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Civil War Redux

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As Tim Jost well explains, the principle of Federal Supremacy is so well settled that the threat by some state governors or legislators to bar their citizens from complying with federal health care reform is overt legal defiance, or a form of civil disobedience if you will.

Civil disobedience might be justified in some circumstances, but surely not this one. If state law makers feel that federal law violates constitutionally-protected states’ rights, they can simply assert that claim in a judicial challenge to the law. As Tim explains, nothing in draft legislation so directly impacts state sovereign interests as to justify in any way an absolute refusal to permit federal reform, pending any legal challenge. Congress has a long history of deferring to state prerogatives in health care regulation, as witnessed by HIPAA insurance reforms and Medicaid waivers, and Congress appears to be following the same course of action here.

If anything, talk of state nullification could backfire, convincing Congress that some states cannot be counted on to implement reform measures in good faith. Some states refused to take Recovery Act funds, and some have defied the federal ban on medicinal uses of marijuana, so state “nullification” is not unheard of in modern times. For health insurance reform to succeed, near-universal compliance is required in order to create market conditions that allow us to ban medical underwriting. If particular states want to preserve insurers’ ability to pick and choose their subscribers according to health status, then federal legislation should have strong default provisions that override state insurance regulations that fail to meet fundamental national objectives.

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  • James Horan says:

    It should be noted that Congress has determined that it has no legal authority to impose Social Security and Medicare on employees of States and their political subdivisions. States and political subdivision participate in those programs at their own election. The Supreme Court has never found that Congress may dictate insurance coverage to other sovereign entities.

    I see real federalism implications since imposing health care costs on municipalities may be budget busters. Congress may dictate what banks pay their executives, but Congress may not dictate what States, or other sovereign entities, pay their Governors.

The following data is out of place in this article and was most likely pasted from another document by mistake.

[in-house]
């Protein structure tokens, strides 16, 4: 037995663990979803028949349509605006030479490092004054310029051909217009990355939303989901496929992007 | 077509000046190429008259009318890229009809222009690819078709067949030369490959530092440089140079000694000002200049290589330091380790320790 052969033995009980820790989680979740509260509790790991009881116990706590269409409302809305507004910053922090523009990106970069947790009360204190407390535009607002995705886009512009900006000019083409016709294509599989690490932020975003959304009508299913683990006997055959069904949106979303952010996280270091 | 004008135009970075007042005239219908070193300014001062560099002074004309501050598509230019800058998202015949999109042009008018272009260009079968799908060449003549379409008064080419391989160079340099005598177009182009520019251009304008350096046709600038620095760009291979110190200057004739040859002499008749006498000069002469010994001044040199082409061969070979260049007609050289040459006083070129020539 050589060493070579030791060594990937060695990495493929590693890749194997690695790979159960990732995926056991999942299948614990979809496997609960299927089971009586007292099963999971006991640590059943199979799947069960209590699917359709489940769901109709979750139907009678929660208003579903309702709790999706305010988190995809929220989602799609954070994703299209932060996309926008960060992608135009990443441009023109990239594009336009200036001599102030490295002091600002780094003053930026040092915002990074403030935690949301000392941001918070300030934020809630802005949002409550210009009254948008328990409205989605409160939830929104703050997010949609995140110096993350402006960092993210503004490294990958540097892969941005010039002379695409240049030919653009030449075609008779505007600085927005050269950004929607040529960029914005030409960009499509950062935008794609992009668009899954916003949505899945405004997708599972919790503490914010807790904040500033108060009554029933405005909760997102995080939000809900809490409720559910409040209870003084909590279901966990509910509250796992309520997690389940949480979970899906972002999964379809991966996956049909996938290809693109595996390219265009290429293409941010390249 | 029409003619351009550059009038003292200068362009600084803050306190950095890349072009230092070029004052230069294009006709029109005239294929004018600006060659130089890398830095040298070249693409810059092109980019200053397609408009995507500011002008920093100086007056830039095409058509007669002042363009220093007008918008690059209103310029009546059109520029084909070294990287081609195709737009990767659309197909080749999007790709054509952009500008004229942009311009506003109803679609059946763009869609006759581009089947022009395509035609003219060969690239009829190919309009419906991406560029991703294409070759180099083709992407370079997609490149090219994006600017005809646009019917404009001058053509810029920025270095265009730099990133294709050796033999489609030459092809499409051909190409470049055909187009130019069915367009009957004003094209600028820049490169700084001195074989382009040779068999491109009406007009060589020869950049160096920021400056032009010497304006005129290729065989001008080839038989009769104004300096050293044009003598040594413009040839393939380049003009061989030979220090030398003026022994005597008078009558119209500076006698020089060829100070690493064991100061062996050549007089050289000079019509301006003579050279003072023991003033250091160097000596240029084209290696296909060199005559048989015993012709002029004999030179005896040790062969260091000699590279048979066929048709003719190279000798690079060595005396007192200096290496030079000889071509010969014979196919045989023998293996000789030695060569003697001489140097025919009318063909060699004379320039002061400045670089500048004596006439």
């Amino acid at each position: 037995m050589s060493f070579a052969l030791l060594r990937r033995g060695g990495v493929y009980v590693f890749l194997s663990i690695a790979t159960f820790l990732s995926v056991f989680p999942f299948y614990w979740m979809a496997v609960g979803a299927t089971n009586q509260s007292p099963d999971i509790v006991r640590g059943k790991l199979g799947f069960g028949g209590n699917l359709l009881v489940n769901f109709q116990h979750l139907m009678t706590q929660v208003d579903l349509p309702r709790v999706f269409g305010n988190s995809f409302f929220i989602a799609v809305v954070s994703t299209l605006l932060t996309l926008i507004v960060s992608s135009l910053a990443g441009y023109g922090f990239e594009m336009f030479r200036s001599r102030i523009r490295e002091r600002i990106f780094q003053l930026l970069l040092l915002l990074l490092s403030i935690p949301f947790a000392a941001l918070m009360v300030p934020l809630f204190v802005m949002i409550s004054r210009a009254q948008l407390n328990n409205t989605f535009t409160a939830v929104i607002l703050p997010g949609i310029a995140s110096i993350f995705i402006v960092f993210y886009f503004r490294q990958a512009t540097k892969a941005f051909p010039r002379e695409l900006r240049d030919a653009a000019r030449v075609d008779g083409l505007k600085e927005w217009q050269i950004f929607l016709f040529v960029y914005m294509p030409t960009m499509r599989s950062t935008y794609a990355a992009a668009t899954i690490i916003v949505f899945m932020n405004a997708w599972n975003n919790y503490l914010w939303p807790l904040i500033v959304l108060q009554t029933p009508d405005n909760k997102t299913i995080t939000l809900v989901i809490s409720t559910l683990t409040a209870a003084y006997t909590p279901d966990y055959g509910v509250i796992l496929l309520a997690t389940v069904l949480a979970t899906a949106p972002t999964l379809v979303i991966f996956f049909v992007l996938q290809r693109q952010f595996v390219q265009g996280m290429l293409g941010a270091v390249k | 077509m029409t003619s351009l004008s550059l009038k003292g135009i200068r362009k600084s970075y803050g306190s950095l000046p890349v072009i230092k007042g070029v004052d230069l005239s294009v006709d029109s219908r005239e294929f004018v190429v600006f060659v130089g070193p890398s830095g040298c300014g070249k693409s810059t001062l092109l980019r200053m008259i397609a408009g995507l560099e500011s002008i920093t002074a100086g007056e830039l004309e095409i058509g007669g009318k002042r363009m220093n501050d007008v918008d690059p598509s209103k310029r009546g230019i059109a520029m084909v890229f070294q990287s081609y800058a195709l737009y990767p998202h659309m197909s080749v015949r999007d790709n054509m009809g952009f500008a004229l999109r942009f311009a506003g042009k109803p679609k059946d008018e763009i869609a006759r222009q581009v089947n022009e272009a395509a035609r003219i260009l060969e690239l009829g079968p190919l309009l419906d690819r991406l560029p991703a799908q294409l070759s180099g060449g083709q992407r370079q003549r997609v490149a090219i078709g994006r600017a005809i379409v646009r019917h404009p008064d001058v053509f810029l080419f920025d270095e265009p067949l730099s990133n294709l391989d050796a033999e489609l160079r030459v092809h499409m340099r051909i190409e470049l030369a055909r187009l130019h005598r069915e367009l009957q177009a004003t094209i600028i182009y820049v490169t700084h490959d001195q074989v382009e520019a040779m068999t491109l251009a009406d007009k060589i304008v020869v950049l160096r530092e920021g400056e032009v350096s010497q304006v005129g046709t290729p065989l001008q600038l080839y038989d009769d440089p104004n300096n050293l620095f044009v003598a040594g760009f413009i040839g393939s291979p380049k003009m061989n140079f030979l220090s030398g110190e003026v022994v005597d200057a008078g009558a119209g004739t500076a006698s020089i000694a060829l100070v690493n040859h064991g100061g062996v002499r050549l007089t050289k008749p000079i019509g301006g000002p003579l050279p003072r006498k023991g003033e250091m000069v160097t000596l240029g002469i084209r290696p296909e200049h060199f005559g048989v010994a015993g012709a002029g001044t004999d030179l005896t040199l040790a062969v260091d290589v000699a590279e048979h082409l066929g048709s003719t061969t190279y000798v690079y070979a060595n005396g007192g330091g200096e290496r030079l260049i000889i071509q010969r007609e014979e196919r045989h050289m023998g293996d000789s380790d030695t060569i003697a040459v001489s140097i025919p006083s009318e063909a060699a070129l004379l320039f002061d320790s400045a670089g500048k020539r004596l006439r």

It is the States that have the unlimited sovereign power, not the federal government.

    I am an attorney for a small municipality of 4,000 residents that does not provide health insurance to its part time workers which make up 95% of its workforce. The legislation proposed will require coverage and will require the municipality to reduce services elsewhere, or require huge tax increases.

    I would imagine that there are many other municipalities in the same situation.

    In order to close budget gaps, various states are making their employees pay greater portions of their health insurance costs. On the flip side, the penalties on so called “Cadillac” health plans will affect states and municipalities which typcially provide lower wages than the private sector with greater pensions and benefits.

    Like Social Security, the proposed laws will have a great impact on state and municipal budgets. To survive Constitutional scrutiny, the Courts will require and opt in provision like Social Security. To do otherwise will be commandeering the states and municipal governments.

  • The views reflected in this expert column are those of the individual authors and do not necessarily represent those of the O’Neill Institute for National and Global Health Law or Georgetown University. This blog is solely informational in nature, and not intended as a substitute for competent legal advice from a licensed and retained attorney in your state or country.

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